A low key dairy town
Distance: 1.5 hours
Millbrook may be better known, but Millerton, in the northeastern corner of Dutchess County, is well on its way to becoming a destination. Just a square mile in size (population 925), the town already has the requisite upscale coffee shop, a restored moviehouse, the tony equestrian shop Salem Saddlery (the sister store is in North Salem), antiques galore and the wonderful Gilmor Glassworks where you can observe glass being blown or pressed. And you might even spot nearby neighbors Meryl Streep and Michael J. Fox on the street or in the shops.
The transformation of the town from dairy to desirable began in 1978, when Carol and Robert Sadlon renovated the 1904 Grange Hall (which had been running XXX films) into a three-screen theater specializing in first-run, independent and foreign films, with an art gallery and a café as added bonuses. Then the Sadlons renovated Simmons’ Way Village Inn, a 150-year-old town landmark. (Old-time baseball great Eddie Collins was born in the Simmon’s Way Inn in 1887. Fans can ask for the Collins Room.)
Current owners of the Inn (and former White Plains residents) Jay and Martha Reynolds fell in love with the nine-bedroom Victorian Inn at first sight. “We use the whole house as our own and invite guests to it,” Martha says. True to her word, after preparing a scrumptious brunch of caramelized apple pancakes and eggs Benedict, she switched gears from innkeeper to tour guide to show me the area. Driving into the countryside, I had a feeling this was what Westchester must have looked like a few generations ago.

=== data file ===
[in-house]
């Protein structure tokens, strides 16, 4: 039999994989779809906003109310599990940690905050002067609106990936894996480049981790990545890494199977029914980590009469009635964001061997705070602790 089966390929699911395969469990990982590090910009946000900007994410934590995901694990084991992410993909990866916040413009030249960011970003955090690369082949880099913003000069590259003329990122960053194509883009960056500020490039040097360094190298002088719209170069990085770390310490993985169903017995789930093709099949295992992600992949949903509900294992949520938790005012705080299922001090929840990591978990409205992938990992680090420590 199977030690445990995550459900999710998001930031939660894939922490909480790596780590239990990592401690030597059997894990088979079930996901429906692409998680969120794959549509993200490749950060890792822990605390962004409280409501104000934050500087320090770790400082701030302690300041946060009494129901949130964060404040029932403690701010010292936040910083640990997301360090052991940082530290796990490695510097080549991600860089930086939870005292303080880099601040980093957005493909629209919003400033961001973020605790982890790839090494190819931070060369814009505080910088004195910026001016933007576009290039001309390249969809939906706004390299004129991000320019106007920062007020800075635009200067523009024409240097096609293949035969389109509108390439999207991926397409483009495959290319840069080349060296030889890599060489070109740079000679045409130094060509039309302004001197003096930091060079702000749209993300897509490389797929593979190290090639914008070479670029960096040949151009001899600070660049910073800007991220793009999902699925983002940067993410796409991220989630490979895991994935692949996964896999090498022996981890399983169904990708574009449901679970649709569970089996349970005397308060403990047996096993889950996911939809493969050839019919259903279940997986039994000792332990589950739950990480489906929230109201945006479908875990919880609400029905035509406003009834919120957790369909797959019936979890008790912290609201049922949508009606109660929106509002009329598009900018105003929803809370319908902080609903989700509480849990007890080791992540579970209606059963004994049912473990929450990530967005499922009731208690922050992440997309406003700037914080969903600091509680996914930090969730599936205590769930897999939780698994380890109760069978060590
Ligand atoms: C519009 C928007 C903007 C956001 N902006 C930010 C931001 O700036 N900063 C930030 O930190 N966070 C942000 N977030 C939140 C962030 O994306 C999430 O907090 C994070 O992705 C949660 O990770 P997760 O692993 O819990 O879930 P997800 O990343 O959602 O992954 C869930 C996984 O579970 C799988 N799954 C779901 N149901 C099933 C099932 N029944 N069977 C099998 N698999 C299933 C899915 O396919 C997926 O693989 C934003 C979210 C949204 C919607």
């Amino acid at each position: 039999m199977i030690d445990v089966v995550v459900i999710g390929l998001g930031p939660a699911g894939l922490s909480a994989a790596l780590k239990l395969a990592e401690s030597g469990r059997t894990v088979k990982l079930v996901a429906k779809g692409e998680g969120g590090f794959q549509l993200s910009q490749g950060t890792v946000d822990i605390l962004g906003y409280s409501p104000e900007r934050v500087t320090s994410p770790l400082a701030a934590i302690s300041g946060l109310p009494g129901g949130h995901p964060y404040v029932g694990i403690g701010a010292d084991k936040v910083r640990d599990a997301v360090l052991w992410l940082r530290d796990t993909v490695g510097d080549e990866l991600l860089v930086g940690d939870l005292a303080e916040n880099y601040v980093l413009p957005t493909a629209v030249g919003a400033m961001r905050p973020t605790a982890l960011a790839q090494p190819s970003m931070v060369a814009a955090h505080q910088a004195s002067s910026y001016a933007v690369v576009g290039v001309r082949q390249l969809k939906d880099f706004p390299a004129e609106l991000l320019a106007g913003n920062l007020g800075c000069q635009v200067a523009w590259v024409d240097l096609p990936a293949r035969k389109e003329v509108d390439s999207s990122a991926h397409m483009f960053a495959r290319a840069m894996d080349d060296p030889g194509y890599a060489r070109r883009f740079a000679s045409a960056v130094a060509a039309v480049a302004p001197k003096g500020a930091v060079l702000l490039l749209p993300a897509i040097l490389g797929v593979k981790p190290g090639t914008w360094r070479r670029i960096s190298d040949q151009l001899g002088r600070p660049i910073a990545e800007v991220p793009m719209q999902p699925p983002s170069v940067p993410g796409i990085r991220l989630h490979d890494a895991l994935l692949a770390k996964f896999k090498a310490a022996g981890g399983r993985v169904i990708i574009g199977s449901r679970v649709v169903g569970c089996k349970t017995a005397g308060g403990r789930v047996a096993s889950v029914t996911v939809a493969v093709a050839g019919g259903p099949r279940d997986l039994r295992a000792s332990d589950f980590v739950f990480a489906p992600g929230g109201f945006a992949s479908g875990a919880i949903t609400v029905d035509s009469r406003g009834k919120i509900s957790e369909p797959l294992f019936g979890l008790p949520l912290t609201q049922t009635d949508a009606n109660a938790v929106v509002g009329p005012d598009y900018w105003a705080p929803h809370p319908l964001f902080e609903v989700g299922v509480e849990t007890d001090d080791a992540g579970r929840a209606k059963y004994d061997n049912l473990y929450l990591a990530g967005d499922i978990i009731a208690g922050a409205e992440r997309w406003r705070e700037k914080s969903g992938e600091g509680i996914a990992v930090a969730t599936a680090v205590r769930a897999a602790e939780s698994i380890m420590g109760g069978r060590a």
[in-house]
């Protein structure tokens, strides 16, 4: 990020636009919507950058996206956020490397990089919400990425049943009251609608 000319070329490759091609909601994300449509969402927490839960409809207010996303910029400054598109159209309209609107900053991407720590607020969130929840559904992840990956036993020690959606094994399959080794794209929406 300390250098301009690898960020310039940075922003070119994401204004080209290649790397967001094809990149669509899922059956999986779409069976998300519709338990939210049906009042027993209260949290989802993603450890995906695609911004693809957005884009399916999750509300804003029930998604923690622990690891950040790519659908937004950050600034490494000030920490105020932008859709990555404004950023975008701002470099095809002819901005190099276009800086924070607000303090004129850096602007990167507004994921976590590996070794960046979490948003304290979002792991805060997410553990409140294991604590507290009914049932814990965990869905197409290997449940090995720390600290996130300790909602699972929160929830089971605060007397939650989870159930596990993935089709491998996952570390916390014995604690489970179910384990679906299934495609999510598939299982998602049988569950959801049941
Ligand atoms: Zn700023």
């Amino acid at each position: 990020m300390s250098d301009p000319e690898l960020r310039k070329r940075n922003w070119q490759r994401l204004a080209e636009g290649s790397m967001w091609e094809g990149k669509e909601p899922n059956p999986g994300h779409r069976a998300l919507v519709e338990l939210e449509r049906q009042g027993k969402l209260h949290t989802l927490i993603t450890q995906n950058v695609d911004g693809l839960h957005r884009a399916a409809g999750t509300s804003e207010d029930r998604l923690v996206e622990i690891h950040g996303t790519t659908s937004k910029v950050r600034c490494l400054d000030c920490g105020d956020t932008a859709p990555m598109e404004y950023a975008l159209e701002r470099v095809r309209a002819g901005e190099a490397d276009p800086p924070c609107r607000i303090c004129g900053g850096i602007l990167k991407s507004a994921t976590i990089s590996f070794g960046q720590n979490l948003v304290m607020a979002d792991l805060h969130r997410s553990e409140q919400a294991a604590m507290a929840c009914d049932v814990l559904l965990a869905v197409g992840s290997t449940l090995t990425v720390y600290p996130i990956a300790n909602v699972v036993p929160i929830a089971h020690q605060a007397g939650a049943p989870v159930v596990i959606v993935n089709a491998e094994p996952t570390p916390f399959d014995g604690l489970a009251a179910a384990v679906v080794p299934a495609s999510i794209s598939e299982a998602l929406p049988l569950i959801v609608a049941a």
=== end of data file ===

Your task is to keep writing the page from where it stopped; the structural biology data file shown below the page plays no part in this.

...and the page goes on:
What to do when visiting?
Taconic State Park, two miles north of Millerton, offers swimming, boating and camping. Rather bike? The paved path on the old railroad bed, The Harlem Valley Rail Trail, runs through farmland, beaver ponds, wetlands and woodlands.
For horseback riding, Western Riding Stables (518-789-4848) offers a variety of riding experiences including overnight trips. (In the fall, moonlight trips include dinner by campfire.)
Where to Stay